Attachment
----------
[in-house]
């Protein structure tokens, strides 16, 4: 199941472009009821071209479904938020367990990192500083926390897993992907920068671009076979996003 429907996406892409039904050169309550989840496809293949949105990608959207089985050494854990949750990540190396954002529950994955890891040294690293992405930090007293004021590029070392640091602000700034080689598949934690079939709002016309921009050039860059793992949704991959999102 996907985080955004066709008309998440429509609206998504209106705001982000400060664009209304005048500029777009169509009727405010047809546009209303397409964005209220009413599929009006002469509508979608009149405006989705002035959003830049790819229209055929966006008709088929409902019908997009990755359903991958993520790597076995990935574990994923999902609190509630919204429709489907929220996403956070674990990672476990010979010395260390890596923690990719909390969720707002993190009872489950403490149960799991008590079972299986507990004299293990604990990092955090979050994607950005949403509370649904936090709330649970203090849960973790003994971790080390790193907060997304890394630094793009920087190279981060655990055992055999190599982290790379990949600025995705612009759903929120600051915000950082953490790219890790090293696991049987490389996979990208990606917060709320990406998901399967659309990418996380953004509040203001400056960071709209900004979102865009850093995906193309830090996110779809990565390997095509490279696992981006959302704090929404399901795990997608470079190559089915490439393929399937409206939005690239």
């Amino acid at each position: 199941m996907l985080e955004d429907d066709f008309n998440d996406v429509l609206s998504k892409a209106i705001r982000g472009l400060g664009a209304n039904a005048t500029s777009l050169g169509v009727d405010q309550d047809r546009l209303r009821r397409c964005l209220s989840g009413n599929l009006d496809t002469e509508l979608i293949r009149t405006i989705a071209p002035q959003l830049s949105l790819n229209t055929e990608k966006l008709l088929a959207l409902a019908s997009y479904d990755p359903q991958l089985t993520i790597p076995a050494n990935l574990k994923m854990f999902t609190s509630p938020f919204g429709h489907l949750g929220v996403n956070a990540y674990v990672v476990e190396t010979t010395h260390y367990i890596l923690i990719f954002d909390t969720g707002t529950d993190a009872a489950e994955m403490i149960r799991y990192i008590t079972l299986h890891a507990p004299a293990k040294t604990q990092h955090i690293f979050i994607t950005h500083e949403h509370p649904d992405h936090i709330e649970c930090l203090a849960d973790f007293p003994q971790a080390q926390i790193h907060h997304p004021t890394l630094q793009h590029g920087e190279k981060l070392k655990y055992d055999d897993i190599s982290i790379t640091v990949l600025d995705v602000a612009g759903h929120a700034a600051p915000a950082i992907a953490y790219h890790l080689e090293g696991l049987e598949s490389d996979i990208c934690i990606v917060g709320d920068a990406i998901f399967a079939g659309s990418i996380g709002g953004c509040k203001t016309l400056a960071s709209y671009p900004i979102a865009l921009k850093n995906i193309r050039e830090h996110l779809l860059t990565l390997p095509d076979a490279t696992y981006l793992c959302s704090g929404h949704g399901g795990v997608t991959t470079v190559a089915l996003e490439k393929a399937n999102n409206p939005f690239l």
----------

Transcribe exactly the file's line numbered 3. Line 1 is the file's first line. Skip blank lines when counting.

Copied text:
């Amino acid at each position: 199941m996907l985080e955004d429907d066709f008309n998440d996406v429509l609206s998504k892409a209106i705001r982000g472009l400060g664009a209304n039904a005048t500029s777009l050169g169509v009727d405010q309550d047809r546009l209303r009821r397409c964005l209220s989840g009413n599929l009006d496809t002469e509508l979608i293949r009149t405006i989705a071209p002035q959003l830049s949105l790819n229209t055929e990608k966006l008709l088929a959207l409902a019908s997009y479904d990755p359903q991958l089985t993520i790597p076995a050494n990935l574990k994923m854990f999902t609190s509630p938020f919204g429709h489907l949750g929220v996403n956070a990540y674990v990672v476990e190396t010979t010395h260390y367990i890596l923690i990719f954002d909390t969720g707002t529950d993190a009872a489950e994955m403490i149960r799991y990192i008590t079972l299986h890891a507990p004299a293990k040294t604990q990092h955090i690293f979050i994607t950005h500083e949403h509370p649904d992405h936090i709330e649970c930090l203090a849960d973790f007293p003994q971790a080390q926390i790193h907060h997304p004021t890394l630094q793009h590029g920087e190279k981060l070392k655990y055992d055999d897993i190599s982290i790379t640091v990949l600025d995705v602000a612009g759903h929120a700034a600051p915000a950082i992907a953490y790219h890790l080689e090293g696991l049987e598949s490389d996979i990208c934690i990606v917060g709320d920068a990406i998901f399967a079939g659309s990418i996380g709002g953004c509040k203001t016309l400056a960071s709209y671009p900004i979102a865009l921009k850093n995906i193309r050039e830090h996110l779809l860059t990565l390997p095509d076979a490279t696992y981006l793992c959302s704090g929404h949704g399901g795990v997608t991959t470079v190559a089915l996003e490439k393929a399937n999102n409206p939005f690239l």